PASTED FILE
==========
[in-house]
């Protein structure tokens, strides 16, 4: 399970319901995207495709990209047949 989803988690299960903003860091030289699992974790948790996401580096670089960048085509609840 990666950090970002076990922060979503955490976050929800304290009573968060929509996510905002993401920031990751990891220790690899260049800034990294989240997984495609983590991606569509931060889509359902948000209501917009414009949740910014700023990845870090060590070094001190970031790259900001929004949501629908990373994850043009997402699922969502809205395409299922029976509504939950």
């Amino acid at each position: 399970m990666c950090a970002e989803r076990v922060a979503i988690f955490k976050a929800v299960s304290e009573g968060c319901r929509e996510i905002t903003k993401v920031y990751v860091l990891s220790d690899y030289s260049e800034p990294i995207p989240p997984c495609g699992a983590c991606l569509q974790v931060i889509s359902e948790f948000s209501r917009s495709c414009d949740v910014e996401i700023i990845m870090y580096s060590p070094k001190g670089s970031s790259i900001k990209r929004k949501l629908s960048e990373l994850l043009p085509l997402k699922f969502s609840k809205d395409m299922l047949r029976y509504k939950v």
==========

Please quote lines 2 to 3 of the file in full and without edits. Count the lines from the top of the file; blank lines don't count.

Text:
């Protein structure tokens, strides 16, 4: 399970319901995207495709990209047949 989803988690299960903003860091030289699992974790948790996401580096670089960048085509609840 990666950090970002076990922060979503955490976050929800304290009573968060929509996510905002993401920031990751990891220790690899260049800034990294989240997984495609983590991606569509931060889509359902948000209501917009414009949740910014700023990845870090060590070094001190970031790259900001929004949501629908990373994850043009997402699922969502809205395409299922029976509504939950």
């Amino acid at each position: 399970m990666c950090a970002e989803r076990v922060a979503i988690f955490k976050a929800v299960s304290e009573g968060c319901r929509e996510i905002t903003k993401v920031y990751v860091l990891s220790d690899y030289s260049e800034p990294i995207p989240p997984c495609g699992a983590c991606l569509q974790v931060i889509s359902e948790f948000s209501r917009s495709c414009d949740v910014e996401i700023i990845m870090y580096s060590p070094k001190g670089s970031s790259i900001k990209r929004k949501l629908s960048e990373l994850l043009p085509l997402k699922f969502s609840k809205d395409m299922l047949r029976y509504k939950v």